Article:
Congress mulls new P2P porn restrictions

Congress mulls new P2P porn restrictions

Summary: Members say more laws may be necessary to protect children, with one representative suggesting a rating system for peer-to-peer networks.

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TOPICS: Tech Industry
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WASHINGTON--Members of Congress on Thursday said new laws aimed at restricting pornography on peer-to-peer networks might be necessary, as police vowed to step up enforcement efforts.

During a hearing of the House Government Reform Committee, politicians complained of two problems: The allegedly widespread distribution of illegal child pornography on peer-to-peer (P2P) networks, and the ease by which a youth could stumble across sexually explicit files that may be legal for adults but inappropriate for minors.

"We have a rating system for video games. We have a rating system for music," said Rep. Adam Putnam, R-Fl., who suggested a government-mandated system would be appropriate for files on P2P networks. Otherwise, Putnam warned, P2P users could "prey on spelling errors of third graders looking for Pokemon."

The hearing, which featured two secondary-school students testifying about their disturbing P2P experiences, was designed to showcase the release of a pair of reports on the topic. As previously reported by CNET News.com, the government reports warn that P2P networks are exploding with readily accessible pornography--much of which is legal, and some of which is not.

John Netherland, the acting director of the Department of Homeland Security's CyberSmuggling Center, said his office would focus more closely on P2P networks. The center already is "expanding its investigative efforts to encompass this new technology," Netherland said. "Evidence is easily captured and preserved on a real-time basis...for these reasons peer-to-peer file-sharing investigations are likely to increase."

Under federal law, it is illegal to knowingly possess or distribute child pornography. It generally is legal to possess "obscene" materials--defined by the U.S. Supreme Court as sexually explicit materials lacking scientific, literary, artistic or political value--but illegal to distribute them. Magazines such as Hustler or Penthouse are typically not considered obscene, but legal standards vary from state to state.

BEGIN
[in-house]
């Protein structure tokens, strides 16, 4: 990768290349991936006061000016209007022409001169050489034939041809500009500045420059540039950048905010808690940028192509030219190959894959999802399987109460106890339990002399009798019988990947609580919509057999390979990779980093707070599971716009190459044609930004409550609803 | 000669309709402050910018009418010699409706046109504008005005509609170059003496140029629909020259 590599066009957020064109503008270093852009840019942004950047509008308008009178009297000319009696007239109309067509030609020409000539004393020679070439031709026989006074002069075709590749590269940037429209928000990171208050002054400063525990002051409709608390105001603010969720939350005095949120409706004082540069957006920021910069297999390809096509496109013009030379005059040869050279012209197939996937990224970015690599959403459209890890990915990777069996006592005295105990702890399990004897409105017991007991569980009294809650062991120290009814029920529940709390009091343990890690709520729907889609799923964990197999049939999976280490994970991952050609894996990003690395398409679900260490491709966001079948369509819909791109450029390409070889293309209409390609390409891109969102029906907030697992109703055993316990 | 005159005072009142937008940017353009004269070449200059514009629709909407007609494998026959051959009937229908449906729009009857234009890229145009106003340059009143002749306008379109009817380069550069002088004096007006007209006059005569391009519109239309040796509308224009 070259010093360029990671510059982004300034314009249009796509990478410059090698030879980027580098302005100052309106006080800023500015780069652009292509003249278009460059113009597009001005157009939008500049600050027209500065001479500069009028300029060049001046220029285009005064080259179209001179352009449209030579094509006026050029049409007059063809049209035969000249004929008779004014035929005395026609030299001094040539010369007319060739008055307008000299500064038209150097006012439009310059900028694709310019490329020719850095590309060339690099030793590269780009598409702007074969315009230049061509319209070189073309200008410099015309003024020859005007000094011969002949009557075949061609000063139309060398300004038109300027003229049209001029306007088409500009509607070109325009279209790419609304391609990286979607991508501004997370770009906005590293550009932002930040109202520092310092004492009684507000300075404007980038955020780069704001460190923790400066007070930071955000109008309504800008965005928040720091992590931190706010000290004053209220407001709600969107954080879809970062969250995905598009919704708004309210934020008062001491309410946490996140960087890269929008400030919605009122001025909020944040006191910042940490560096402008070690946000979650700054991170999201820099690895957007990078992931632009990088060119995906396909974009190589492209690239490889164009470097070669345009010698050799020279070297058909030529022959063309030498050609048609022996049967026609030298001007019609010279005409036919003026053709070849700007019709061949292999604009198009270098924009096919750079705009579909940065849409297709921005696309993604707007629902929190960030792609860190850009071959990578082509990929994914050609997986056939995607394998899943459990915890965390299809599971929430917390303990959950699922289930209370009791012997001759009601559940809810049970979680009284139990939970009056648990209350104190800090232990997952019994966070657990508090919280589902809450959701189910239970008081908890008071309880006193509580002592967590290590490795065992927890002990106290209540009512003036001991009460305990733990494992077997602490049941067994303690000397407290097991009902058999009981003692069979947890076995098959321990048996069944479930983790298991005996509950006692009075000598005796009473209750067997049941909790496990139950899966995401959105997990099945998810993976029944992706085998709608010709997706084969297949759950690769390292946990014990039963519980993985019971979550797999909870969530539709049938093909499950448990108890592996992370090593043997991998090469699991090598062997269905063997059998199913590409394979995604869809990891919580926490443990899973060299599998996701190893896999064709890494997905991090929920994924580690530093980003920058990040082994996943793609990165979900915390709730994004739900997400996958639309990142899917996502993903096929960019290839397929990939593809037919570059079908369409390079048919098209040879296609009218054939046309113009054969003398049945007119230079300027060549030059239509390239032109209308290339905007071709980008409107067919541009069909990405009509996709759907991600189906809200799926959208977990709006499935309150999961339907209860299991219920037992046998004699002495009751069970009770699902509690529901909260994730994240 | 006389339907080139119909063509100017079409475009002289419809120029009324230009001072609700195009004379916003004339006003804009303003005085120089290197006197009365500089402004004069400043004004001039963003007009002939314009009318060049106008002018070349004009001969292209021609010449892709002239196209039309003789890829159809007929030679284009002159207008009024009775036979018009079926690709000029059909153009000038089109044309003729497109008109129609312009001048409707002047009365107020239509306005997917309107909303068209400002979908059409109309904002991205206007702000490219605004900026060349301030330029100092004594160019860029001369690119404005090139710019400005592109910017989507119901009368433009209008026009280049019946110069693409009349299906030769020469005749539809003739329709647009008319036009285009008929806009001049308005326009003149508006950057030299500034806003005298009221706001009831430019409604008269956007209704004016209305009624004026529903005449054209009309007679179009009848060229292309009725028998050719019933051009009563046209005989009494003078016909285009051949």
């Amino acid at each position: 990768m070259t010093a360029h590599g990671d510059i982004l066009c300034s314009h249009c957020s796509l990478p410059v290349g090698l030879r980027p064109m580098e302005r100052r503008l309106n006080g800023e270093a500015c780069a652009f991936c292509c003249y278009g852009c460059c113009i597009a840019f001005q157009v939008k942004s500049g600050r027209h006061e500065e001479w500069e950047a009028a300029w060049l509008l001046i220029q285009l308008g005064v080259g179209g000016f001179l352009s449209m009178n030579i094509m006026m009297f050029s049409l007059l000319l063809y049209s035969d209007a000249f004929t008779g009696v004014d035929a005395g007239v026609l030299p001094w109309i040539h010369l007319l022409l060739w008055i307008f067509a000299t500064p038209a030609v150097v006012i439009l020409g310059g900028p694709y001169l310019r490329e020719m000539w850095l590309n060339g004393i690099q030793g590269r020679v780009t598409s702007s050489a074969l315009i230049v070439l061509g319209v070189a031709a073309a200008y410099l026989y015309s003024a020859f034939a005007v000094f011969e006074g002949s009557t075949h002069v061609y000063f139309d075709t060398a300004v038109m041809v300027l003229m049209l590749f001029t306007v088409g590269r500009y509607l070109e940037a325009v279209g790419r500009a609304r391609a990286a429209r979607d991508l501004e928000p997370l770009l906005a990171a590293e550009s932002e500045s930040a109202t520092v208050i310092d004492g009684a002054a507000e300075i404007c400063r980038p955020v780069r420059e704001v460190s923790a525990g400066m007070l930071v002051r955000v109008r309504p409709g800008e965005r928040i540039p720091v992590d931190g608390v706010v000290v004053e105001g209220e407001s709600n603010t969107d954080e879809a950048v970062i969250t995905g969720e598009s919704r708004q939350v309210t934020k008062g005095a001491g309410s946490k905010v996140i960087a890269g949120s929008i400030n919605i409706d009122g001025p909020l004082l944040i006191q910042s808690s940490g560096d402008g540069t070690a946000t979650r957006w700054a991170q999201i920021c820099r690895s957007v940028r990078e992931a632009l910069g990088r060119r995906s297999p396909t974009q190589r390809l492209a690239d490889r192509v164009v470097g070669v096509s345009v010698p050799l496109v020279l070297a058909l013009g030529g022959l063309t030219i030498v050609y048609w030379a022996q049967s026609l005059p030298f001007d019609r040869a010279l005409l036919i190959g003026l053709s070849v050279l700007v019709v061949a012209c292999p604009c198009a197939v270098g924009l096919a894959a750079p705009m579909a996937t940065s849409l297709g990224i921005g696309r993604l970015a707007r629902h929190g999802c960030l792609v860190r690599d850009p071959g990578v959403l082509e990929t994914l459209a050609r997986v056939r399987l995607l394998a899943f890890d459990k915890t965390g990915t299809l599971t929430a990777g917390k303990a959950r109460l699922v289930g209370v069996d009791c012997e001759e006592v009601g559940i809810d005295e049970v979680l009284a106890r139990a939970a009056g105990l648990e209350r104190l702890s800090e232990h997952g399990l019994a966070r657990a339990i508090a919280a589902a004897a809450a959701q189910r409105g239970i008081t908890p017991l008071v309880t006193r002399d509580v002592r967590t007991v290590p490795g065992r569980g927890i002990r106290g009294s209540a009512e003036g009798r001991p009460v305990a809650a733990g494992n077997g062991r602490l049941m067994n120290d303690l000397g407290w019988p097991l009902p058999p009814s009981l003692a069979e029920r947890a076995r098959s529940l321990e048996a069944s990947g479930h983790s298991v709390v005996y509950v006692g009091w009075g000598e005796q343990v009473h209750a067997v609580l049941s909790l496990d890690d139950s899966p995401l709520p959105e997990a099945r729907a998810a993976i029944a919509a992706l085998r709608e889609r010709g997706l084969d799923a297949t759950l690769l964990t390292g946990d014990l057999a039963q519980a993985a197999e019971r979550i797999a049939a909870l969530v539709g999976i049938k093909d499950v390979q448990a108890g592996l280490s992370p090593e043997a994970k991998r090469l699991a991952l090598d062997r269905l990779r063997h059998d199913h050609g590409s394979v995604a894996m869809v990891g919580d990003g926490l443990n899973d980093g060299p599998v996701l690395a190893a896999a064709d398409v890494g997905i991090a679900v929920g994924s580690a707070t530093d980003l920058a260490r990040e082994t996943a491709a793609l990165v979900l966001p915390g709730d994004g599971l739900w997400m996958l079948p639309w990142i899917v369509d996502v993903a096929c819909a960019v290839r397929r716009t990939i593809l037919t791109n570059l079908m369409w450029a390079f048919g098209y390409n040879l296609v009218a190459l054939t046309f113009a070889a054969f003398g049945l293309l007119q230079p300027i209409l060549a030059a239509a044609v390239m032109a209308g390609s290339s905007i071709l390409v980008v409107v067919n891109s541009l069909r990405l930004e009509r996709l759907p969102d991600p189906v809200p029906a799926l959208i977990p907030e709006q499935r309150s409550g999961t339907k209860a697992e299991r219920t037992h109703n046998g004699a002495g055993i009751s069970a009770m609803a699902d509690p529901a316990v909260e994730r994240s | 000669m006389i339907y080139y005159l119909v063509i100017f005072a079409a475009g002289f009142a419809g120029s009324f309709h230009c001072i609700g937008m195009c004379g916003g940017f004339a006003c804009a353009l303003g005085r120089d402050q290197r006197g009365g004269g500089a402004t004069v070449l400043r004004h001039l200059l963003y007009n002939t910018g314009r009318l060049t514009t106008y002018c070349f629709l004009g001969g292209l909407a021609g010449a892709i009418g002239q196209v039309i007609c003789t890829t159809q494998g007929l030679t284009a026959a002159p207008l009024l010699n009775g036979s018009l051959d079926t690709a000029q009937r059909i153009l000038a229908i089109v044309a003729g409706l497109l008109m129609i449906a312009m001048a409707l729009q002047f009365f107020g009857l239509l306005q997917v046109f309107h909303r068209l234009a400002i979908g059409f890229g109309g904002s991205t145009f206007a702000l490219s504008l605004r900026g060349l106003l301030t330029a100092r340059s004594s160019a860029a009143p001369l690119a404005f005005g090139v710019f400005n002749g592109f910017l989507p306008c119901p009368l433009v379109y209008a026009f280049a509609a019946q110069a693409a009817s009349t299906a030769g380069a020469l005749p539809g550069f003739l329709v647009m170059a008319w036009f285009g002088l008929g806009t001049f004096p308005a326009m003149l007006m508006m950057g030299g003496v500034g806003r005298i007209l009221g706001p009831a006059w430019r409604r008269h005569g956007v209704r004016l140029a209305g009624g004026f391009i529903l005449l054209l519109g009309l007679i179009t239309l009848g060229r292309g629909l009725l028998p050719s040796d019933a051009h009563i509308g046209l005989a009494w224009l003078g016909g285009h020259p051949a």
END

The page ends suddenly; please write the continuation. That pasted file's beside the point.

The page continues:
Rep. Henry Waxman of California, the top Democrat on the committee, asked: "Can anyone on the panel tell us if pornographers are making money by putting pornographic files on the file-sharing programs?"

P2P network operators are getting rich through aiding and abetting porn-swapping, suggested Rep. Christopher Shays, R-Conn., and another committee member told the chief executive of P2P file-trading network Grokster that "for all practical purposes, you're the pornographer. You're the vehicle by which people are doing these things."

Grokster CEO Daniel Rung said his company had cooperated with federal law enforcement in child pornography investigations and would continue to do so. Rung also suggested that parents supervise their children and use filters that "can be set to screen out much of the objectionable materials from the search results."

It's unclear how publishers of sexually explicit material could make money from P2P networks, because there is no mechanism to allow the creator to be paid. One possibility would be using P2P networks to advertise images or videos featuring the address of a Web site that requires a paid subscription.

Randy Saaf, president of P2P-tracking firm MediaDefender, said his investigations of child pornography on P2P networks found over 321,000 files "that appeared to be child pornography by their names and file types," and said that "over 800 universities had files on their networks that appeared to be child pornography."

But MediaDefender, and one of the government studies released on Thursday, reviewed only the file names and not the actual contents of the image files. A similar approach used in a 1995 article that appeared in the Georgetown University law journal drew strong criticism from academics for having a flawed methodology that led to incorrect estimates of the amount of pornography on the Internet.

Topic: Tech Industry

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